75 Years of Superman - Part VI
‘Superman comics are a fable, not of strength, but of disintegration. They appeal to the preadolescent mind not because they reiterate grandiose delusions, but because they reiterate a very deep cry for help.’ David Mamet
The notions of ‘truth and justice’ were questioned more than ever on September 11th, 2001 when the concept of heroes and heroism was stunningly redefined. No longer would home runs and goal scores be thrown around so loosely when defining what it actually means to be a hero – this was about true sacrifice where a real sense of purpose had to be outlined. A Fireman is a Hero…a Policeman, the everyday man working in the wreckage of the World Trade Center’s Twin Towers. With the reality of the ‘ordinary hero’ – the most staple and often the most reluctant – the drama and subsequent conflict that had erupted from post 9/11 had demonstrated what would follow if a nation was threatened on home soil and what people were willing to do in their response. All of a sudden, the reality of who Superman was bore little relevance. Coincidently, in the Adventures of Superman #596, published on September 12th, 2011, the Lex Corps own Twin Towers are seen partially destroyed by an alien invasion - the issue's cover showcasing a black background to the iconic emblem and stating, 'This is Not a Job for Superman'. As the story was written several months previously, the images only fed into the surrounding conspiracy of 9/11. In their respects to the fallen, the big two publishers released their own anthologies to honour the real heroes of the disaster.
In certain positions, men and women put their lives on the line and bare witness to horrific events they must deal with each and every day without super-strength, X-ray vision, the ability to fly and above all else no invulnerability to bullets. These people form an imperative part of society and in truth reveal a far greater virtue than any fictitious hero. Superman is merely a superhero, yet, in the importance of reality and keeping our thoughts placed firmly on the ground, he is can only, to most, be a character who has captured the public’s imagination and become a strong and potent icon. But, despite his fictitious nature he has been there be to imprint on younger minds often as much as religious archetypes and in some instances become a replacement or metaphor for those same stories. It has often been the child in all of us whose imagination has been captured by such characters and helped us strive to do good, whether considered myth, legend, religion…or one in the same – a good story with a strong, central figure serves an even greater purpose.
There is no doubt that in a world without Superman, humanity would survive. In his own universe, The Death of Superman and subsequent World without Superman tales have reflected how those he has left behind have dealt with taking on the responsibilities and legacy he has left behind, until his eventual return or reboot. However, in our efforts to view beyond our own world as a source of inspiration, there is a prior need to motivate and inspire. Where some see him as a voice of reason and respect, others appose what he stands for due to his all-powerful nature. His patriotic background can also be perceived as something that does not always ring true to other nations and presents an argument in how truly universal he is as a character. Not only is he alienated by the mere definition of the word but also in what he represents to his country of origin – an archetype born out of a reaction and escape from harsh times, ‘Truth, Justice and the American Way’,…yet, to be reinvented when another depression chokes the world. In despondent times, where humanity is beginning to lose faith in what primarily keeps the world turning, the idea of a Superman – Man of Steel…a Man of Tomorrow, seems to be the most optimistic representation of what we should all aspire to be.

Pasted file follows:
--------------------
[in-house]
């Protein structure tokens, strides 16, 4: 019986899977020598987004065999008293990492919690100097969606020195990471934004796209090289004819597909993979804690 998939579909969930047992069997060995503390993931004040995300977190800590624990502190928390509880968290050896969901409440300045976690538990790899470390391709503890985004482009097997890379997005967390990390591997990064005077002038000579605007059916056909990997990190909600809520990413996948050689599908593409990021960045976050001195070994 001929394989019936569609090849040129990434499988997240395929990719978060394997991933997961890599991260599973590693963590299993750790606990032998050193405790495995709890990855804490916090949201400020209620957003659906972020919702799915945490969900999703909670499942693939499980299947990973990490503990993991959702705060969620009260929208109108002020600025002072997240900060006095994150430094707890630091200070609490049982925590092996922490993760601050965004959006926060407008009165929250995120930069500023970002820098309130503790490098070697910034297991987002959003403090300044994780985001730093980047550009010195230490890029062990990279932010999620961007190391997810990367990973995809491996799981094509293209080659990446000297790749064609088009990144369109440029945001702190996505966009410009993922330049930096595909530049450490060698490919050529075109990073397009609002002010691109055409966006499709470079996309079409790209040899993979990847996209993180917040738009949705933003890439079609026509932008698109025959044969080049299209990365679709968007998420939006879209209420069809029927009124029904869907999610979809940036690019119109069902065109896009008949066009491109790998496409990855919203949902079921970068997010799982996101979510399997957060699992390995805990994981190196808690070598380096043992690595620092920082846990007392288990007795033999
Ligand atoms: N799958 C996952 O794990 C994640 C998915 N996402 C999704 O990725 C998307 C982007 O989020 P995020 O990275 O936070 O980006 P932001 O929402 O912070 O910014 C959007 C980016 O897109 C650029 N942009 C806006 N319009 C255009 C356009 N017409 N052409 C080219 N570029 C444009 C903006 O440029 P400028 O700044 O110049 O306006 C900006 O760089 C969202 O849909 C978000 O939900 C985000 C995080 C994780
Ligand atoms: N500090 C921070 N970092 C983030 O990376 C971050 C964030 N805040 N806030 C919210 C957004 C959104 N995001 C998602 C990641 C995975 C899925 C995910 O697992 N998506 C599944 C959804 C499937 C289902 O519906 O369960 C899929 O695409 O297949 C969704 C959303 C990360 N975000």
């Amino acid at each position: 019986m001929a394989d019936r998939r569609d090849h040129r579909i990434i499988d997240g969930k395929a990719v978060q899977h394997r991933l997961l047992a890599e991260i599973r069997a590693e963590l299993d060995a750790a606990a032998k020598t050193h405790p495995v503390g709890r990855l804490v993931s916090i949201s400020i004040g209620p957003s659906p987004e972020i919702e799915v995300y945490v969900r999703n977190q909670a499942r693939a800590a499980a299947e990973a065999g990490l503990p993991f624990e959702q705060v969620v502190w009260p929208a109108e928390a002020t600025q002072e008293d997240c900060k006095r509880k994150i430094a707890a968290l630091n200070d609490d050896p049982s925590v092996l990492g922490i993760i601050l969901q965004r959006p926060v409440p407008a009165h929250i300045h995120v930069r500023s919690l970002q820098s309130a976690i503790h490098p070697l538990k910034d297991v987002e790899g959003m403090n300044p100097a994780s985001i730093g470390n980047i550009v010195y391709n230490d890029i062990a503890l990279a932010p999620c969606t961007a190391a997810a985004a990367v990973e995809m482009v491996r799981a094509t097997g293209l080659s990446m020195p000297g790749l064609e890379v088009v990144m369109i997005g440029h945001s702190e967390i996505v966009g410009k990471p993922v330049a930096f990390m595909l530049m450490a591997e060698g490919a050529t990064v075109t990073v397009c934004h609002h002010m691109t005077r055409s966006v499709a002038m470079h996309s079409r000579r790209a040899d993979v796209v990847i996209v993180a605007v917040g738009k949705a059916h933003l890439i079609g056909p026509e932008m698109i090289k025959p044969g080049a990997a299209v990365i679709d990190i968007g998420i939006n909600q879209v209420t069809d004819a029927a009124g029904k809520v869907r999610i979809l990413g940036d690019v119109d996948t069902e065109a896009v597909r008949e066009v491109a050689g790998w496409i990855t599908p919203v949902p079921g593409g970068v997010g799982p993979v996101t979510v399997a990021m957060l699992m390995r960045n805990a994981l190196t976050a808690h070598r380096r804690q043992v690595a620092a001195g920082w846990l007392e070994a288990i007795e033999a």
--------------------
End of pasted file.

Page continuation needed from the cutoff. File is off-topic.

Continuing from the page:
We are often defined by the choices we make in life and the dilemmas we may face. Superman seems impervious and invulnerable to most forces but he is still unable to be in two places at once, which often presents the challenge of who he should save when his enemies present such a difficult decision. Choices are simply another form of kryptonite that often result in dire consequences when he is either forced to choose saving the life of one closest to him over the lives of many. These choices are what defines the ‘man’ and results in a redundant use of the word ‘super’.
His vulnerability is what makes him more human than most – his heart often torn between his fears and responsibilities. From a psychological point of view, it is fear that can define most people as it teaches us the value of our own mortality and helps us to question our own belief system.
‘Far from being invulnerable, Superman is the most vulnerable of beings, because his childhood was destroyed. He can never reintegrate himself by returning to that home- it is gone. It is gone and he is living among aliens to whom he cannot even reveal his rightful name.’ David Mamet
Superman is about being the most virtuous man on Earth and more than ever, in today’s world, people need to know that good still exists out there. Any fear of rejection and a belonging in the world – the same fears that most of us may have – makes Kal-El all the more human and therefore not quite so perfect as one would first think. This is his trues weakness…and, in understanding this, is the key to telling an effective Superman story. Whether he exists or not, in fact or fiction, an archetypal figure as prominent in popular culture as Superman will go on to inspire for centuries to come. He is our legacy of the modern era in the same way all the great stories have left their mark throughout history and will go on to be embedded in a far grander mythology for centuries to come.
This post was first published on May 11th 2013.